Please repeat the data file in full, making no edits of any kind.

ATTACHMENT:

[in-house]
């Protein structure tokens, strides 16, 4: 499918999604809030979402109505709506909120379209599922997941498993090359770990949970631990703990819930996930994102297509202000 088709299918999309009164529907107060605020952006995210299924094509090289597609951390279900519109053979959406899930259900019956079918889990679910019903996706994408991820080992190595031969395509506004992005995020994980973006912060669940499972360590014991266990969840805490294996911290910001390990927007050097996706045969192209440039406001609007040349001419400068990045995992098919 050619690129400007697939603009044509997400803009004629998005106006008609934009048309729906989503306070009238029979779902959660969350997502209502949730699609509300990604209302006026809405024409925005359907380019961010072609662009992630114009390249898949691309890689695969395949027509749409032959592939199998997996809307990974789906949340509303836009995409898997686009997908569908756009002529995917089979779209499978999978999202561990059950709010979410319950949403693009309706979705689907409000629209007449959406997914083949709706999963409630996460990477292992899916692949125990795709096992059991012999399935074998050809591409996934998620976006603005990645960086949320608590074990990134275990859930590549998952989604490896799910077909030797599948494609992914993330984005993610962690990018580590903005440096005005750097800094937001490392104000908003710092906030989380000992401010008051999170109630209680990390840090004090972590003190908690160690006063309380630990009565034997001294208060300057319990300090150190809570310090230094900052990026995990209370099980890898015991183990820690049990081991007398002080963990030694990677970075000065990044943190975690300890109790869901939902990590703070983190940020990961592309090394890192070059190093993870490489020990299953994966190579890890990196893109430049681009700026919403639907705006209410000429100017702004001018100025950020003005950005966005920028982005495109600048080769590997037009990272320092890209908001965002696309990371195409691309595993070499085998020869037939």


[in-house]
């Protein structure tokens, strides 16, 4: 499918999604809030979402109505709506909120379209599922997941498993090359770990949970631990703990819930996930994102297509202000 088709299918999309009164529907107060605020952006995210299924094509090289597609951390279900519109053979959406899930259900019956079918889990679910019903996706994408991820080992190595031969395509506004992005995020994980973006912060669940499972360590014991266990969840805490294996911290910001390990927007050097996706045969192209440039406001609007040349001419400068990045995992098919 050619690129400007697939603009044509997400803009004629998005106006008609934009048309729906989503306070009238029979779902959660969350997502209502949730699609509300990604209302006026809405024409925005359907380019961010072609662009992630114009390249898949691309890689695969395949027509749409032959592939199998997996809307990974789906949340509303836009995409898997686009997908569908756009002529995917089979779209499978999978999202561990059950709010979410319950949403693009309706979705689907409000629209007449959406997914083949709706999963409630996460990477292992899916692949125990795709096992059991012999399935074998050809591409996934998620976006603005990645960086949320608590074990990134275990859930590549998952989604490896799910077909030797599948494609992914993330984005993610962690990018580590903005440096005005750097800094937001490392104000908003710092906030989380000992401010008051999170109630209680990390840090004090972590003190908690160690006063309380630990009565034997001294208060300057319990300090150190809570310090230094900052990026995990209370099980890898015991183990820690049990081991007398002080963990030694990677970075000065990044943190975690300890109790869901939902990590703070983190940020990961592309090394890192070059190093993870490489020990299953994966190579890890990196893109430049681009700026919403639907705006209410000429100017702004001018100025950020003005950005966005920028982005495109600048080769590997037009990272320092890209908001965002696309990371195409691309595993070499085998020869037939």